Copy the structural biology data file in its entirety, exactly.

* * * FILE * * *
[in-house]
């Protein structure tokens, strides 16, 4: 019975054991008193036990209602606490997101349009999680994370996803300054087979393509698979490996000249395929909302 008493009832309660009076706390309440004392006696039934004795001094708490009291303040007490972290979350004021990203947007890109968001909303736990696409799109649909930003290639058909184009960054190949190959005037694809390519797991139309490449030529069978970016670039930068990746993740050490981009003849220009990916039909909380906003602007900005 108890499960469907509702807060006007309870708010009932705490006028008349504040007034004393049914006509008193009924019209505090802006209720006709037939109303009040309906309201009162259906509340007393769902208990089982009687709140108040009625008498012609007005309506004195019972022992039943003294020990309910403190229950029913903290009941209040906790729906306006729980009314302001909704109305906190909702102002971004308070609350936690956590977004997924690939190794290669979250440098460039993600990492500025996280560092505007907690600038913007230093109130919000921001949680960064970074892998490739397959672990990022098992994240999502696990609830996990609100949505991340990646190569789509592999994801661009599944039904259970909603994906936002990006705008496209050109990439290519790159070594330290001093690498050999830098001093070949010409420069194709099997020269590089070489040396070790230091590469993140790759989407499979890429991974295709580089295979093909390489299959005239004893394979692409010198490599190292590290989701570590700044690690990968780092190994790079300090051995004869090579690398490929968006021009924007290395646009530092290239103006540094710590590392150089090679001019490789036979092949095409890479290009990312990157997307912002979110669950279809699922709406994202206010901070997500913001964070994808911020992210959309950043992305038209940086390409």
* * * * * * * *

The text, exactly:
[in-house]
């Protein structure tokens, strides 16, 4: 019975054991008193036990209602606490997101349009999680994370996803300054087979393509698979490996000249395929909302 008493009832309660009076706390309440004392006696039934004795001094708490009291303040007490972290979350004021990203947007890109968001909303736990696409799109649909930003290639058909184009960054190949190959005037694809390519797991139309490449030529069978970016670039930068990746993740050490981009003849220009990916039909909380906003602007900005 108890499960469907509702807060006007309870708010009932705490006028008349504040007034004393049914006509008193009924019209505090802006209720006709037939109303009040309906309201009162259906509340007393769902208990089982009687709140108040009625008498012609007005309506004195019972022992039943003294020990309910403190229950029913903290009941209040906790729906306006729980009314302001909704109305906190909702102002971004308070609350936690956590977004997924690939190794290669979250440098460039993600990492500025996280560092505007907690600038913007230093109130919000921001949680960064970074892998490739397959672990990022098992994240999502696990609830996990609100949505991340990646190569789509592999994801661009599944039904259970909603994906936002990006705008496209050109990439290519790159070594330290001093690498050999830098001093070949010409420069194709099997020269590089070489040396070790230091590469993140790759989407499979890429991974295709580089295979093909390489299959005239004893394979692409010198490599190292590290989701570590700044690690990968780092190994790079300090051995004869090579690398490929968006021009924007290395646009530092290239103006540094710590590392150089090679001019490789036979092949095409890479290009990312990157997307912002979110669950279809699922709406994202206010901070997500913001964070994808911020992210959309950043992305038209940086390409």